For a foodie, Dishoom needs no introduction. To me, this brand has revolutionised how Londoners today experience Indian food and has made it trendy. It has also spawned dozens of lookalikes and similar concept Indian restaurants. This blog is not so much of a review but a homage to this institution and how it continues to expand, without losing its core offering of a gastronomic wonderland often paired with smashing cocktails.
I have been to Dishoom countless times. As an Indian who moved to London many years ago, I have continuously shunned the curry restaurants of Brick Lane as, contrary to popular belief, they do not remind me of home-cooked food. However, Dishoom’s Signature House Black Daal changed that all. Since then, other Indian restaurants have upped their game and are offering dishes that we, as Indians living abroad, crave and love.
My most recent visit was to their newly opened Kensington branch. All of Dishoom’s branches are modish and fashionably designed and this one is no different. Housed in the famous (former) Barker’s Store, the interiors are a nod to the Art Deco style of the building. Inside, it is spacious, well-lit and buzzy. The front section has the bar whilst all the dining action is towards the rear, overlooked by a giant clock.
We visited on a Tuesday afternoon at lunch time, expecting to get straight in. But there was a queue already forming ahead of us. Luckily, we could wait at the bar rather than outside in the freezing cold, so we took the opportunity to peruse the cocktail menu and admire the interior design.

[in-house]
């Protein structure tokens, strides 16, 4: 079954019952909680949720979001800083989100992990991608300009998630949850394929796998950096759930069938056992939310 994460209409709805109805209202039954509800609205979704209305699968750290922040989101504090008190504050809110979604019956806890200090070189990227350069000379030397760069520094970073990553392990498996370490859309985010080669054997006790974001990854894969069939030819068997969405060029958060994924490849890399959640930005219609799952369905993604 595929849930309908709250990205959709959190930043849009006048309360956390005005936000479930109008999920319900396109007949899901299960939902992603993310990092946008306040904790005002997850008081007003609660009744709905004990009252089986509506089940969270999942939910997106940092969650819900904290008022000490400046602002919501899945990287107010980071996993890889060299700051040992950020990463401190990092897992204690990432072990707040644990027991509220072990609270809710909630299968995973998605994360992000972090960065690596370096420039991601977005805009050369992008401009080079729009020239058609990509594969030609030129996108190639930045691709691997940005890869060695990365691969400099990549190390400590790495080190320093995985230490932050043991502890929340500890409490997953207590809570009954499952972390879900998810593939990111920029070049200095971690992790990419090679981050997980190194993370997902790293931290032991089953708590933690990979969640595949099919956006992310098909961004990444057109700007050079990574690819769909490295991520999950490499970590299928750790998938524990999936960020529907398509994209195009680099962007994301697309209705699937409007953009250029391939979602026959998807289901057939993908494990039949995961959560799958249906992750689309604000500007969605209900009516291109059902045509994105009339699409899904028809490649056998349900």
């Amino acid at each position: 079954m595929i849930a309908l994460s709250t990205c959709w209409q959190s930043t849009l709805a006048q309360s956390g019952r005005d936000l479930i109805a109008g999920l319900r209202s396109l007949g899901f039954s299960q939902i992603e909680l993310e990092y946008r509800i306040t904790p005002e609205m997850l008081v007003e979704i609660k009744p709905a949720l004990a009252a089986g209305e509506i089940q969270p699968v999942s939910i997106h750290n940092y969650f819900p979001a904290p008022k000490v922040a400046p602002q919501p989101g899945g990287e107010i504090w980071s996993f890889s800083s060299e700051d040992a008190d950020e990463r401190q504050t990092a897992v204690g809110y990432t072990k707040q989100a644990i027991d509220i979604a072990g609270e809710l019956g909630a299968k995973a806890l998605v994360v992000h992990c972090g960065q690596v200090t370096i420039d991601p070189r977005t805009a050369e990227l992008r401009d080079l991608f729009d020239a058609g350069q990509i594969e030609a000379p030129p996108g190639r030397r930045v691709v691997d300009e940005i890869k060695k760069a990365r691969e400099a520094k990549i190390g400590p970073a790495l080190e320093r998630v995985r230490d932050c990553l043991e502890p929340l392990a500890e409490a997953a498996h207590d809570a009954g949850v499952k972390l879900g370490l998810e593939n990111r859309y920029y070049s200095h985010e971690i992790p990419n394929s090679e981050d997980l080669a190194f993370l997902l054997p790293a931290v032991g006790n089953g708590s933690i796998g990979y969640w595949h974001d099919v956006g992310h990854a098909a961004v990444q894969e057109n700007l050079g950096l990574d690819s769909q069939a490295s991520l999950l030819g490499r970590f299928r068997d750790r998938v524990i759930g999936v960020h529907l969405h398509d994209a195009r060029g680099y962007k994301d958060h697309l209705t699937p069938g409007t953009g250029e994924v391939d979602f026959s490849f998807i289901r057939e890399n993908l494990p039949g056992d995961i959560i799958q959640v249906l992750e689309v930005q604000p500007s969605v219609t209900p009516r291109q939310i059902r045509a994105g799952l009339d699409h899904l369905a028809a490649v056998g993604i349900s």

Once seated, it didn’t take us long to decide what we wanted, as I am quite familiar with their menu by now.
From the small plates section, we ordered the Chilli Cheese Toast (£3.5) – Cheddar melt on white bloomer chillies. It was comforting, gooey and gently spiced, perfect to share as a light bite.
We focussed mainly on the Grills section, as I tend to steer clear of food slathered in sauce. My all-time favourite is their Sheekh Kabab (£8.2) – minced lamb marinated with lime, coriander and cumin, then grilled. The hearty kababs were served unthreaded, flame-blistered and herb-flecked.
My brother, who was my lunch date for that day, ordered the Lamb Boti Kabab (£9.5) – pieces of tender lamb marinated with red chilli, garlic and ginger. There was a lot more depth of flavour to this dish, but I found the chunks of meat slightly tough and chewy compared to my Sheekh.
Instead of ordering rice on its own, we opted for Dishoom’s Awadhi Lamb (10.5) which was delectable. Soft and fluffy rice, humming with spice and bedecked with succulent morsels of meat is one of my favourite dishes to order in an Indian restaurant and Dishoom’s version lived up to expectations.
You don’t visit Paris and not see Eiffel Tower. Likewise you don’t visit Dishoom and not order the House Black Daal (£5.9). It was exactly how I like it – rich, creamy, dense and smoky. Served piping hot, I could have lashings of these wholesome lentils spooned over my biryani anytime in the day as my ultimate comfort food!
For dessert, we shared a Dishoom Chocolate Pudding (£6.9) with a scoop of Kashmiri Chilli Ice cream. The chocolate pud itself was smooth, almost torte-like but had the texture of a light mousse. The ice cream was a revelation: you don’t notice it first but after the cold, creamy sensation in your mouth, you get a unique spicy aftertaste that lingers for a bit.
Dishoom continues to deliver top notch Indian nosh to Londoners. I will be forever grateful to them for making curry cool for Londoners!
Location : 4 Derry St, Kensington, London W8 5SE
More information can be found here.
N.B. All photos and opinions are mine. I review anonymously and pay for my meals.